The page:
Walden Two | Study Guide

B. F. Skinner

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Course Hero, "Walden Two Study Guide," February 6, 2018, accessed July 17, 2018, https://www.coursehero.com/lit/Walden-Two/.

Walden Two | Chapter 13 | Summary

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Summary

The group moves to the area for children one to three years of age. Like the babies, they are also in rooms in which the environment is controlled, and the children sleep only in diapers. Mrs. Nash tells the group some of the children are going on a picnic. This prompts Castle to ask whether the other children get jealous. Frazier discusses how jealousy has no place in a noncompetitive environment like Walden Two. He says they have eliminated emotions that are not "useful" through behavioral engineering.

Analysis

This chapter is important because it segues to the topic of behavioral engineering. Behavioral engineering is central to the success of the community, whether a person experiences it as a child or an adult. We learn Mrs. Nash's confusion when Castle mentions jealousy stems from her inability to understand why other children would be jealous of one another. This is because she was initiated into the community when she was 12.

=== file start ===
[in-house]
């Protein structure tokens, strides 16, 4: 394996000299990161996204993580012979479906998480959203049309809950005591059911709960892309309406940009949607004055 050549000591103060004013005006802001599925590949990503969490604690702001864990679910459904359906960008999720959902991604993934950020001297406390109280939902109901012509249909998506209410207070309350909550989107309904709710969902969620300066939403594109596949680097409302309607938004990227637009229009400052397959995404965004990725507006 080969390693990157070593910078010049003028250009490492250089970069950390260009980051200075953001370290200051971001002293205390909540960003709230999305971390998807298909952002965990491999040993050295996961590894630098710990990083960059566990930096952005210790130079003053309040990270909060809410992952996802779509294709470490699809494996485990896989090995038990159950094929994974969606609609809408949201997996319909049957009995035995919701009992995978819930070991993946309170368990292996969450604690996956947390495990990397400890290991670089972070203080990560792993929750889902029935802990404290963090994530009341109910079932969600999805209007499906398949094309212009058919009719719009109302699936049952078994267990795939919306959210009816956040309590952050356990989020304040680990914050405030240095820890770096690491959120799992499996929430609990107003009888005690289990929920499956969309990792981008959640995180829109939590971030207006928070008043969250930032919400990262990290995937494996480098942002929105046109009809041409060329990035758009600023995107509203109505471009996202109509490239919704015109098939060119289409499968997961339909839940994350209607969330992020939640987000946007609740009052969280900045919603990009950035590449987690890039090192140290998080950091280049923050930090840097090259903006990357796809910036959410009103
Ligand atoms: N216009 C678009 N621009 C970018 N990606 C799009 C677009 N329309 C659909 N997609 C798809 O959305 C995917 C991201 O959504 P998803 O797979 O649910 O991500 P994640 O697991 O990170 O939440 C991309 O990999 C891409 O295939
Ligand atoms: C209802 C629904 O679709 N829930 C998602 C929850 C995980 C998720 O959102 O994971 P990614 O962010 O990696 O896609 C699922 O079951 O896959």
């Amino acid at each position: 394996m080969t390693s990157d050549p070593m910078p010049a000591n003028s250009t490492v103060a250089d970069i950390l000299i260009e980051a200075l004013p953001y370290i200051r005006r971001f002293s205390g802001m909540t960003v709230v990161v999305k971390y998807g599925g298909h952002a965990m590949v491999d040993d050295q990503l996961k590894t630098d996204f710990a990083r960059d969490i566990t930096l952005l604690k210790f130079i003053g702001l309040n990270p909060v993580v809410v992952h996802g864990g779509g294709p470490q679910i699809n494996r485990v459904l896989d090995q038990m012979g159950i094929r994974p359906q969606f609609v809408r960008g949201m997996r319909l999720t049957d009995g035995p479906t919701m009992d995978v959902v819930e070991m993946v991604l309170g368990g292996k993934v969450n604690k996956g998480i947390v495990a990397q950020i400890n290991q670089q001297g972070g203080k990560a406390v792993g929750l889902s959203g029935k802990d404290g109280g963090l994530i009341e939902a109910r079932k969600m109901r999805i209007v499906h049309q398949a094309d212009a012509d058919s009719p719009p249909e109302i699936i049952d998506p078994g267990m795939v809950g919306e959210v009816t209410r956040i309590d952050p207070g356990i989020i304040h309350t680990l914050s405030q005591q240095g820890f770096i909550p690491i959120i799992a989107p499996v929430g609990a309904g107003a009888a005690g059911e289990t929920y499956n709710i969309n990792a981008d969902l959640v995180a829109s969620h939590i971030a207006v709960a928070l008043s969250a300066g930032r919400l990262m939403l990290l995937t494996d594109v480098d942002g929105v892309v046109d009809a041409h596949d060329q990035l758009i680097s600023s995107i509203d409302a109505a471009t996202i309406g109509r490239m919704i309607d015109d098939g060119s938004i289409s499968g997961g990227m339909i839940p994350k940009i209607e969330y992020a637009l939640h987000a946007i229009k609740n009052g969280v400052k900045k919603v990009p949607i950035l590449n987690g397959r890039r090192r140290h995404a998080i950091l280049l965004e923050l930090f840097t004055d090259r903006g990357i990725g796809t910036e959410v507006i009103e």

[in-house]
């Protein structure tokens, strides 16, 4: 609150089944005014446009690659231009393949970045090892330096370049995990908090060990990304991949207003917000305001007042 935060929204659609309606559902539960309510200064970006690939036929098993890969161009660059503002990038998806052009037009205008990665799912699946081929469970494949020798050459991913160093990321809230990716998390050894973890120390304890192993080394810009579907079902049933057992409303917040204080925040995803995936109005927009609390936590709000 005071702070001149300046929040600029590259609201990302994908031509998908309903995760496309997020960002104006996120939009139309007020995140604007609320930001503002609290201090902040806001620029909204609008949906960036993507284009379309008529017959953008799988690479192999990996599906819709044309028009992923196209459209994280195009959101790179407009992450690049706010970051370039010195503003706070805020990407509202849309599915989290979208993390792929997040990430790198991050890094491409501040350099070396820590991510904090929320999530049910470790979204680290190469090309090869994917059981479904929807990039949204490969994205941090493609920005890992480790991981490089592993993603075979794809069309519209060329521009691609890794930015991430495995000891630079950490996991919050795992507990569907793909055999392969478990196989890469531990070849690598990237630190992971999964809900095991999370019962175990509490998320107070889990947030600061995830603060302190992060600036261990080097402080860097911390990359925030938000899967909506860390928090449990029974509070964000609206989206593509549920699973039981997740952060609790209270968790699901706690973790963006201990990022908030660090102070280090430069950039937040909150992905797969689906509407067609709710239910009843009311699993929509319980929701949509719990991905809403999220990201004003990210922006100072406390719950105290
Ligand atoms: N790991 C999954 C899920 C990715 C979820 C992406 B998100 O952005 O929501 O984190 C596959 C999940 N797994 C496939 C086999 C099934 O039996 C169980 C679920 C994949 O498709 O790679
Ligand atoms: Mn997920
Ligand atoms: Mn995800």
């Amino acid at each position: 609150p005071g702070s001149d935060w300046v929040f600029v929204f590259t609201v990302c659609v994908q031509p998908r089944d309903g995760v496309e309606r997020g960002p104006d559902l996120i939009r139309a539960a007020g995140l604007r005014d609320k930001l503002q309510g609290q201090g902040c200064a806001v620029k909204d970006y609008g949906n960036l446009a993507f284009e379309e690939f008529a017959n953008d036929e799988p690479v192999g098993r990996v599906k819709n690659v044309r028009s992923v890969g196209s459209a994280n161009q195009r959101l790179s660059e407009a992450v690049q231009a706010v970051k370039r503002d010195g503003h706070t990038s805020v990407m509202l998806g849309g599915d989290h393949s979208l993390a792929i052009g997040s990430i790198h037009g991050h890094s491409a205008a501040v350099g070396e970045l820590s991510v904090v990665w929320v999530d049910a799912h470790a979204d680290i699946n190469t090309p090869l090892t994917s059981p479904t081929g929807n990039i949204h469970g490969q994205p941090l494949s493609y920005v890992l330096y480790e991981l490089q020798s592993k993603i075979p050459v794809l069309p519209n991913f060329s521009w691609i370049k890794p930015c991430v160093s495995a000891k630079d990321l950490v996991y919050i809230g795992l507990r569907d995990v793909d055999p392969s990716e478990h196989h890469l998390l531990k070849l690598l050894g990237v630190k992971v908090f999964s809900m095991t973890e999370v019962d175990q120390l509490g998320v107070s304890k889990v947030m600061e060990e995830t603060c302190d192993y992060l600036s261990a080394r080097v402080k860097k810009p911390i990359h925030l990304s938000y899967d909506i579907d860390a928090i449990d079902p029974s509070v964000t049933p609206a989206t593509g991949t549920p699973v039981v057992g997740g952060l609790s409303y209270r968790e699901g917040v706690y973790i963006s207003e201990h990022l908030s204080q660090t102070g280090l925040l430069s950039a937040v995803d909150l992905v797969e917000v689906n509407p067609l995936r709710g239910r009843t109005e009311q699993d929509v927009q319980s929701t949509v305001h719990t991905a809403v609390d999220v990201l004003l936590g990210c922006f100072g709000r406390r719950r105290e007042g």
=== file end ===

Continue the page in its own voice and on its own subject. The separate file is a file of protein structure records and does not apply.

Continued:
Frazier is proud the community can do away with negative emotions like hate, fear, and anger. The idea here is when certain emotions yield no positive results, the emotions eventually disappear. This exemplifies Skinner's operant behavior concept. We see this process of behavior modification throughout the story. It is not a stimulus that changes behavior, but it is the presence or absence of any reward for certain types of behavior, and this is again the core of Skinner's "operant conditioning." This chapter is a prime example of the "shaping" of individuals starting in infancy.

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